[Maybe a note on "marker" is in order here. A marker is a segment of DNA with an identifiable location on a chromosome; and its inheritance must be recognized. A marker is not necessarily a gene; it may be any segment with, or without, a known function.]

Polymerase chain reaction (PCR) method was discovered, and it enabled researchers to produce many copies of any DNA segment.

1987 The first human genetic map; this makes use of various polymorphisms (those parts of DNA which vary among people, and these can be used as markers).

YACs, that is, yeast artificial chromosomes, enabled to store and reproduce a large segment of DNA of other species, of humans in particular. [This enables researchers to make "libraries" of DNA segments. This technique is extended later as BACs, mainly utilizing Escherichia coli (bacterium), E. coli for short.]

1990 The launch of Human Genome Project, HGP. In the US, National Institute of Health (NIH) and Department of Energy (DOA) published a plan for the first 5 years (of the whole 15-year project). Also, Ethical, Legal and Social Implications (ELSI) programs were founded at NIH and DOE.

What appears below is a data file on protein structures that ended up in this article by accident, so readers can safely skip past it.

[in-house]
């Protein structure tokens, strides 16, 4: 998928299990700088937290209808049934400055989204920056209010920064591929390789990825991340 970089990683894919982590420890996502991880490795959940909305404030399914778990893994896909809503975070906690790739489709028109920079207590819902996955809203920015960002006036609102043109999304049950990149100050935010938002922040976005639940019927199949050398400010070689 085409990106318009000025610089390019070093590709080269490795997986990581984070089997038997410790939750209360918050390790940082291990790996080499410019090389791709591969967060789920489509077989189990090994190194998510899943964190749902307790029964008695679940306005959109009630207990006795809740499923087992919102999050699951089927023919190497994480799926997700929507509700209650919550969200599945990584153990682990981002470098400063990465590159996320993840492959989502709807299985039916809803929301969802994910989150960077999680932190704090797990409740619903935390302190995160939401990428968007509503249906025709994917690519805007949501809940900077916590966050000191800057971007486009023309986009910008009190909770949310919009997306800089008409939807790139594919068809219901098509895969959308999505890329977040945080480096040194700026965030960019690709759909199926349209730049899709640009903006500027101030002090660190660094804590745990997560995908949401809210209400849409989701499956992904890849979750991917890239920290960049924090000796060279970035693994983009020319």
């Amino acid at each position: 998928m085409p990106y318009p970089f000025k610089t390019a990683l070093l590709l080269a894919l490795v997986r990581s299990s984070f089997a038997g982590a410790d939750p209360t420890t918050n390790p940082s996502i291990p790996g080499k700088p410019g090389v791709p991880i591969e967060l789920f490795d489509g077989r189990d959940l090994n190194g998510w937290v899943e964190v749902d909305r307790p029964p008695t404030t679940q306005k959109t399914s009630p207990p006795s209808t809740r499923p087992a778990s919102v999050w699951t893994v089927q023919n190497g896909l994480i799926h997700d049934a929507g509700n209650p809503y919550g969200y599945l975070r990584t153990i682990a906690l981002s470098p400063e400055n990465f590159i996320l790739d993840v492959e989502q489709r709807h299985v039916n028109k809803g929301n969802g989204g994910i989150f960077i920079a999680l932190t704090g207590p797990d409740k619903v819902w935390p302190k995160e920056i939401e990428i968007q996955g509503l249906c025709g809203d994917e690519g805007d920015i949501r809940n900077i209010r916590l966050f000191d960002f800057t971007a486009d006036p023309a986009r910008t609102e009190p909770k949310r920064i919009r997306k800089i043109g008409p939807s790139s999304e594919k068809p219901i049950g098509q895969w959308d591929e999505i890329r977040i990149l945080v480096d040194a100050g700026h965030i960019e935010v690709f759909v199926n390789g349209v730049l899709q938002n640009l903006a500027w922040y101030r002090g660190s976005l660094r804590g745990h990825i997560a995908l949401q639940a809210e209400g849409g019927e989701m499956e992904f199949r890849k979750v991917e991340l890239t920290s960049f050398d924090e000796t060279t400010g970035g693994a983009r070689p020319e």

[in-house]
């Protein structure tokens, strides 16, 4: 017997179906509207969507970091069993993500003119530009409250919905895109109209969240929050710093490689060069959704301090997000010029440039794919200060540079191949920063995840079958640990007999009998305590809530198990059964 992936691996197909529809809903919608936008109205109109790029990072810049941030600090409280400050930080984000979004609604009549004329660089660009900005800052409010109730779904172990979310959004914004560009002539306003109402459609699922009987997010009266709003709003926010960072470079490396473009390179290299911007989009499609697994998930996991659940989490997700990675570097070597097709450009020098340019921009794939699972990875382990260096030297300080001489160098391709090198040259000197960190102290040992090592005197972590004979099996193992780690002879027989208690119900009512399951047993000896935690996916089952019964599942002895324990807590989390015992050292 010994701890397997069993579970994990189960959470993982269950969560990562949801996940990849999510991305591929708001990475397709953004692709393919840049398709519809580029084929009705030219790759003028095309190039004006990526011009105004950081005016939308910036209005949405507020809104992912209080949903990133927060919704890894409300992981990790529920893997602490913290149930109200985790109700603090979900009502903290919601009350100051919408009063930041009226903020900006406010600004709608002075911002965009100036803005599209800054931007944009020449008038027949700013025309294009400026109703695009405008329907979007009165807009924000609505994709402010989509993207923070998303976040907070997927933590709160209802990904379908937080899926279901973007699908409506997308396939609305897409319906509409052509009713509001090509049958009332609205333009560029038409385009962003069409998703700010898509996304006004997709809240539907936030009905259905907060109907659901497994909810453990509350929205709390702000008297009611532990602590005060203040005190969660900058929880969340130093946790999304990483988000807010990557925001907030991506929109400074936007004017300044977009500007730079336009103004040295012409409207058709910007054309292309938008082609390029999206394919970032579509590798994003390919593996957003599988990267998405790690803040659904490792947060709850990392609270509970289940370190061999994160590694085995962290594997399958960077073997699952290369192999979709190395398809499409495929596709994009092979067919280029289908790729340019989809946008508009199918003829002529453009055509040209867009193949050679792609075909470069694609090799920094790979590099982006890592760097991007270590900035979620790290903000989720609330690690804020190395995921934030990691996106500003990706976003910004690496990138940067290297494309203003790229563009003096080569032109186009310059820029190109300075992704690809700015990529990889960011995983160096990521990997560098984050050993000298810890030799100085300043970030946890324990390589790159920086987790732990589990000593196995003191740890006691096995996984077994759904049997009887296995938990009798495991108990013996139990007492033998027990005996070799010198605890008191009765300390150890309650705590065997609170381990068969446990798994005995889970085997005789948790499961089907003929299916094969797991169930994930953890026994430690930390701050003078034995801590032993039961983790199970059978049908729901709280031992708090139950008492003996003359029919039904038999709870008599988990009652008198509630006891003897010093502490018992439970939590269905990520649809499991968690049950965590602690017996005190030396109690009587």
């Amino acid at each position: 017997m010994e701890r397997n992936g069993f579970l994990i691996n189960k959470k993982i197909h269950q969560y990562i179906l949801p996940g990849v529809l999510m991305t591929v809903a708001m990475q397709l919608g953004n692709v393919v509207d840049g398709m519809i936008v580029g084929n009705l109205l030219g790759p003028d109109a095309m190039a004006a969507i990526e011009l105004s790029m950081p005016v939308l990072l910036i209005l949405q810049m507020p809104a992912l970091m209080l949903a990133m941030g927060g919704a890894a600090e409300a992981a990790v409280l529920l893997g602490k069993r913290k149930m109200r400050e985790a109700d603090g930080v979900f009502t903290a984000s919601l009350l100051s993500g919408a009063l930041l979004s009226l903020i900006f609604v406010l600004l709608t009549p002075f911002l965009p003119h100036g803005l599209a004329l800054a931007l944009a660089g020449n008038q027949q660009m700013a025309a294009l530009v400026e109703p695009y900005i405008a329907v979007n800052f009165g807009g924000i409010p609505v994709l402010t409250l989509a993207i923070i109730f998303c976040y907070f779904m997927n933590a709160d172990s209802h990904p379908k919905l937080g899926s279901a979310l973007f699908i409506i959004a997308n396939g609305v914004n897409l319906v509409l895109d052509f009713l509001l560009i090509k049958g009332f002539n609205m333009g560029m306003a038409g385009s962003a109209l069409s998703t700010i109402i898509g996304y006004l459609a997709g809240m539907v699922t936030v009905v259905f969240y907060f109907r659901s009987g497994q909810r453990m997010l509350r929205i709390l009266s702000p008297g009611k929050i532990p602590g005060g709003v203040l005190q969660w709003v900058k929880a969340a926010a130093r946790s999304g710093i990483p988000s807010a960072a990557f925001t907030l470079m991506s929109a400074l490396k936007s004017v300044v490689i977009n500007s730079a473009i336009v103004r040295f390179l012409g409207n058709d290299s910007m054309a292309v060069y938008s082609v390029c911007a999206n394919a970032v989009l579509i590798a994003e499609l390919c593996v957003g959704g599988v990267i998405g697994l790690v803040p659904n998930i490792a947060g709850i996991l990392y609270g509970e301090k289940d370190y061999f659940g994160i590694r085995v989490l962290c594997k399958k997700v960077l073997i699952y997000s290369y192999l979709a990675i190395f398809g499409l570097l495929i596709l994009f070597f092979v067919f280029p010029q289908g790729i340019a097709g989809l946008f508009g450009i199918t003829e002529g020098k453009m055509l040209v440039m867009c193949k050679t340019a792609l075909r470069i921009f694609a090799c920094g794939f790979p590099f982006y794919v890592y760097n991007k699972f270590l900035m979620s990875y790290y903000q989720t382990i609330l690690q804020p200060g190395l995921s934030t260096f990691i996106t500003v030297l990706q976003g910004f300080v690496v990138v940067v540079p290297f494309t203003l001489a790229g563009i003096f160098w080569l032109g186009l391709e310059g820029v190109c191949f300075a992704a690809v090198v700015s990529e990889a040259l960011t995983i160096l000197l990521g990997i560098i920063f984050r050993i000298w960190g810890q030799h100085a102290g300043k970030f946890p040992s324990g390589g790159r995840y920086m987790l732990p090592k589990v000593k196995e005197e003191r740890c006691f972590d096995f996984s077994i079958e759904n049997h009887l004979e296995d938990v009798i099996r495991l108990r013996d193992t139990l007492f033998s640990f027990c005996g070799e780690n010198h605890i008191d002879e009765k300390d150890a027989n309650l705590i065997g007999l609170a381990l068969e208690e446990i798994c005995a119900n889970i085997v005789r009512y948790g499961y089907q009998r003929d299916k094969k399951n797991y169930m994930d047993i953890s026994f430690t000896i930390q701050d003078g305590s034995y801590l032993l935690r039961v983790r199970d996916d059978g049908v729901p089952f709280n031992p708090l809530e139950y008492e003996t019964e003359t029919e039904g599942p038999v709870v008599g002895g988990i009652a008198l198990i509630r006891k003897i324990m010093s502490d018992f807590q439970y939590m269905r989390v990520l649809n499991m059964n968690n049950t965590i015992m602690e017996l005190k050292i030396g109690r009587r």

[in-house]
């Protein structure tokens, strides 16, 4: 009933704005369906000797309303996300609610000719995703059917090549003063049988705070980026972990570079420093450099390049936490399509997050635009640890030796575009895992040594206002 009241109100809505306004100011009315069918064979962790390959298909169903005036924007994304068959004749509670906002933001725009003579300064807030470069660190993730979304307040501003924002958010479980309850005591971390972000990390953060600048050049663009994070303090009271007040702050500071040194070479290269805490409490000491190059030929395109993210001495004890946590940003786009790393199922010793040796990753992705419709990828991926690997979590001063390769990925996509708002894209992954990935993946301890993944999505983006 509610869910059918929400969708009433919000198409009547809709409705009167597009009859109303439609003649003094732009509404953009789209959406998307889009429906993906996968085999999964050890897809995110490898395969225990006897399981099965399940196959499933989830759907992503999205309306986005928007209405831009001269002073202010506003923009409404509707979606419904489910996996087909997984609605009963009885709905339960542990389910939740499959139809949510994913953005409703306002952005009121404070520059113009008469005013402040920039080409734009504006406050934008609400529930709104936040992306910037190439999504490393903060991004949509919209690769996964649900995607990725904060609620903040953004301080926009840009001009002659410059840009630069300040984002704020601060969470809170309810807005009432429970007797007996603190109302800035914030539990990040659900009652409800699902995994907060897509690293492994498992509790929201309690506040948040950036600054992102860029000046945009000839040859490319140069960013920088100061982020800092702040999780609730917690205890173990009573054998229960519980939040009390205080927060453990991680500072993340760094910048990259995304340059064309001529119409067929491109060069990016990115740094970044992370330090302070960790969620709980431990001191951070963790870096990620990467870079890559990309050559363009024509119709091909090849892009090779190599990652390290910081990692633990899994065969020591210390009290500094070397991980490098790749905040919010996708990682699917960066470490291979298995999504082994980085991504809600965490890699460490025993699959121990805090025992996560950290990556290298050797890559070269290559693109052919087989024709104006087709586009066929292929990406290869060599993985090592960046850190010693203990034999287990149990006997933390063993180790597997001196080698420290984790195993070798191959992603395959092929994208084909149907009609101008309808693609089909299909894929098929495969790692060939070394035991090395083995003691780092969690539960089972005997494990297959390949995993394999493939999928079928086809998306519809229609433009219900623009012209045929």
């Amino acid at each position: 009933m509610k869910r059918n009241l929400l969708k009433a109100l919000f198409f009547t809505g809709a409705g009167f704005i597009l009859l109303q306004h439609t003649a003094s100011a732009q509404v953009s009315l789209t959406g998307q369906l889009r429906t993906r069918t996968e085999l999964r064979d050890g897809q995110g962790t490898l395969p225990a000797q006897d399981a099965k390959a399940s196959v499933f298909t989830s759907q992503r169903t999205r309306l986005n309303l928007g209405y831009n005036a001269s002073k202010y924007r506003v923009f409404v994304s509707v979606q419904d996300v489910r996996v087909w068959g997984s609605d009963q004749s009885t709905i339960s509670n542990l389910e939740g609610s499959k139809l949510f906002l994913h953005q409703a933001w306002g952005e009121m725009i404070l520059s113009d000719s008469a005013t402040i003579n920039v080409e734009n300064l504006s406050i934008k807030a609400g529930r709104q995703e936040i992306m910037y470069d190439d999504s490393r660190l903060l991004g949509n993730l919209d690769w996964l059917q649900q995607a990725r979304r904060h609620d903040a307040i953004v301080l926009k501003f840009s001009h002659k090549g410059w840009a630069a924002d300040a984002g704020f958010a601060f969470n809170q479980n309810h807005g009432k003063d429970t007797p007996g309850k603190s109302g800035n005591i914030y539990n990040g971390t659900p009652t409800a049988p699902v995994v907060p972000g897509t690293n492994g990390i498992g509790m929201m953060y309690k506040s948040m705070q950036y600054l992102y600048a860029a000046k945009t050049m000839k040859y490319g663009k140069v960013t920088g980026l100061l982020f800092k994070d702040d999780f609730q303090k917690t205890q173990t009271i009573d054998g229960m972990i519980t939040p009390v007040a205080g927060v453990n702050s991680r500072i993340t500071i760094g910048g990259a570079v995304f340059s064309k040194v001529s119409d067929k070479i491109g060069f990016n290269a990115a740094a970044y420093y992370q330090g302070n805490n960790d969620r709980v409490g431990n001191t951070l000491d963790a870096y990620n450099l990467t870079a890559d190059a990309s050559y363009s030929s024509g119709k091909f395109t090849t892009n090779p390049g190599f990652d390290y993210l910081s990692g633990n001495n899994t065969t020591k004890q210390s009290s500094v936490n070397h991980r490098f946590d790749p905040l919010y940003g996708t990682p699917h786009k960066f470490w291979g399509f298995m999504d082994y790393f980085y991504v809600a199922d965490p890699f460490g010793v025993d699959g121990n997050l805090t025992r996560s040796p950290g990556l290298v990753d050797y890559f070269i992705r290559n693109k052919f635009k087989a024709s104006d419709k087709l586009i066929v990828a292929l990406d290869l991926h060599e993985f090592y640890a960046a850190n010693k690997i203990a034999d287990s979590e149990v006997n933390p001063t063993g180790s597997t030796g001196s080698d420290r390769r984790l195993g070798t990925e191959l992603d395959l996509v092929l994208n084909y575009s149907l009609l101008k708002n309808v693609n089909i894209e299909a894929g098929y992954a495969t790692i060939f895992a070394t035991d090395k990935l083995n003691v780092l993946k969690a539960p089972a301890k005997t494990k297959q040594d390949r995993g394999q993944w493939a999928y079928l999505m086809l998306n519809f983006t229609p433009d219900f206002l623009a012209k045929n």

1996 The first international strategy meeting on human genome sequencing.

1997 UNESCO issued "UNIVERSAL DECLARATION ON THE HUMAN GENOME AND HUMAN RIGHTS" [see http://www.unesco.org/human_rights/hrbc.htm]

1998 Celera Genomics company announced to begin sequencing human genome, by a different method from that of HGP. They intend to utilize their results on commercial basis.

New HGP goals for 2003 published.

[For a more detailed timeline, see the CD-ROM attached to the special issue; it has movies and many illustrations which are quite useful.]

All right. With the preceding information, maybe you can begin to have a rough idea how the project goes. So let me show you a schematic view of DNA sequencing (adapted from a movie in the CD-ROM), which is nearly completed for human genome and gave "draft sequences", referred to in the preceding.